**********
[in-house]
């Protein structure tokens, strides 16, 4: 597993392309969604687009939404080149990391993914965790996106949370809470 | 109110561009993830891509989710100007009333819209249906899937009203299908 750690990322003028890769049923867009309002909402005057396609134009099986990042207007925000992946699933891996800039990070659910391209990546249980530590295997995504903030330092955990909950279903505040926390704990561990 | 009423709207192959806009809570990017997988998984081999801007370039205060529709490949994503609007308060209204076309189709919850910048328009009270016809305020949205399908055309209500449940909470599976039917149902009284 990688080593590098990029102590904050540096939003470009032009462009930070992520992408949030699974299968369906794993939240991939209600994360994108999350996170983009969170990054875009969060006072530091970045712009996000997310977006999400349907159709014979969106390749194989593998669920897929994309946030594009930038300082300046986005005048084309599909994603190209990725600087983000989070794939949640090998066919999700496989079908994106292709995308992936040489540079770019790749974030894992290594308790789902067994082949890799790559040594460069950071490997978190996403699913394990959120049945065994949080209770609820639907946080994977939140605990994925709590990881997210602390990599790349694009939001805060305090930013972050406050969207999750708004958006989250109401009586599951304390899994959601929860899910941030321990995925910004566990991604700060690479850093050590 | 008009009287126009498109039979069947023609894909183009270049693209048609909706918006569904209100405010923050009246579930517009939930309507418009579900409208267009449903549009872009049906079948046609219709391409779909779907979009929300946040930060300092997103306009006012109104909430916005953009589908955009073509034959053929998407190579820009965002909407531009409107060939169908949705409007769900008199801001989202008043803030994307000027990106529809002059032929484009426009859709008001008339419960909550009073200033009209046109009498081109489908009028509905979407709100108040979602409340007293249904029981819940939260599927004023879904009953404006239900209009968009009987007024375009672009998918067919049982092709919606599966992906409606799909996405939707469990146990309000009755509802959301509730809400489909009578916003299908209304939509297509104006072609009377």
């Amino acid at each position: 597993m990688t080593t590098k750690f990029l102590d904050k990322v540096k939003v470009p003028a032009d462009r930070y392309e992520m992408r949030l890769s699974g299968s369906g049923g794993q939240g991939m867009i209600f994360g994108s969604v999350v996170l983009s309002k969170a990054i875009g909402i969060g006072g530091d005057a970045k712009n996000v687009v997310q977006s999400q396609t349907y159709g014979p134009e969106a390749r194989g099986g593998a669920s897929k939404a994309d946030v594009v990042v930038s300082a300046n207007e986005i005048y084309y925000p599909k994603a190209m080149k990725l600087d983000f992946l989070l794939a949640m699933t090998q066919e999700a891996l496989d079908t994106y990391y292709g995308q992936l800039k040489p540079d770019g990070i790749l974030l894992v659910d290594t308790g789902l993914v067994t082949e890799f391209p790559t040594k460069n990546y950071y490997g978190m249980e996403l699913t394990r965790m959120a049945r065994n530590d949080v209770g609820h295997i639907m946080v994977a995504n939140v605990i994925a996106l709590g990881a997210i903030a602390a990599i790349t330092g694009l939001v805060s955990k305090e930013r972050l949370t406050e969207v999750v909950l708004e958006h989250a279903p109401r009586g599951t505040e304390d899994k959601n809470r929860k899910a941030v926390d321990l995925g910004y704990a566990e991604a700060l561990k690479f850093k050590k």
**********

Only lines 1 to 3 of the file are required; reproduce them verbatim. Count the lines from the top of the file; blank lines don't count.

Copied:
[in-house]
């Protein structure tokens, strides 16, 4: 597993392309969604687009939404080149990391993914965790996106949370809470 | 109110561009993830891509989710100007009333819209249906899937009203299908 750690990322003028890769049923867009309002909402005057396609134009099986990042207007925000992946699933891996800039990070659910391209990546249980530590295997995504903030330092955990909950279903505040926390704990561990 | 009423709207192959806009809570990017997988998984081999801007370039205060529709490949994503609007308060209204076309189709919850910048328009009270016809305020949205399908055309209500449940909470599976039917149902009284 990688080593590098990029102590904050540096939003470009032009462009930070992520992408949030699974299968369906794993939240991939209600994360994108999350996170983009969170990054875009969060006072530091970045712009996000997310977006999400349907159709014979969106390749194989593998669920897929994309946030594009930038300082300046986005005048084309599909994603190209990725600087983000989070794939949640090998066919999700496989079908994106292709995308992936040489540079770019790749974030894992290594308790789902067994082949890799790559040594460069950071490997978190996403699913394990959120049945065994949080209770609820639907946080994977939140605990994925709590990881997210602390990599790349694009939001805060305090930013972050406050969207999750708004958006989250109401009586599951304390899994959601929860899910941030321990995925910004566990991604700060690479850093050590 | 008009009287126009498109039979069947023609894909183009270049693209048609909706918006569904209100405010923050009246579930517009939930309507418009579900409208267009449903549009872009049906079948046609219709391409779909779907979009929300946040930060300092997103306009006012109104909430916005953009589908955009073509034959053929998407190579820009965002909407531009409107060939169908949705409007769900008199801001989202008043803030994307000027990106529809002059032929484009426009859709008001008339419960909550009073200033009209046109009498081109489908009028509905979407709100108040979602409340007293249904029981819940939260599927004023879904009953404006239900209009968009009987007024375009672009998918067919049982092709919606599966992906409606799909996405939707469990146990309000009755509802959301509730809400489909009578916003299908209304939509297509104006072609009377």
């Amino acid at each position: 597993m990688t080593t590098k750690f990029l102590d904050k990322v540096k939003v470009p003028a032009d462009r930070y392309e992520m992408r949030l890769s699974g299968s369906g049923g794993q939240g991939m867009i209600f994360g994108s969604v999350v996170l983009s309002k969170a990054i875009g909402i969060g006072g530091d005057a970045k712009n996000v687009v997310q977006s999400q396609t349907y159709g014979p134009e969106a390749r194989g099986g593998a669920s897929k939404a994309d946030v594009v990042v930038s300082a300046n207007e986005i005048y084309y925000p599909k994603a190209m080149k990725l600087d983000f992946l989070l794939a949640m699933t090998q066919e999700a891996l496989d079908t994106y990391y292709g995308q992936l800039k040489p540079d770019g990070i790749l974030l894992v659910d290594t308790g789902l993914v067994t082949e890799f391209p790559t040594k460069n990546y950071y490997g978190m249980e996403l699913t394990r965790m959120a049945r065994n530590d949080v209770g609820h295997i639907m946080v994977a995504n939140v605990i994925a996106l709590g990881a997210i903030a602390a990599i790349t330092g694009l939001v805060s955990k305090e930013r972050l949370t406050e969207v999750v909950l708004e958006h989250a279903p109401r009586g599951t505040e304390d899994k959601n809470r929860k899910a941030v926390d321990l995925g910004y704990a566990e991604a700060l561990k690479f850093k050590k």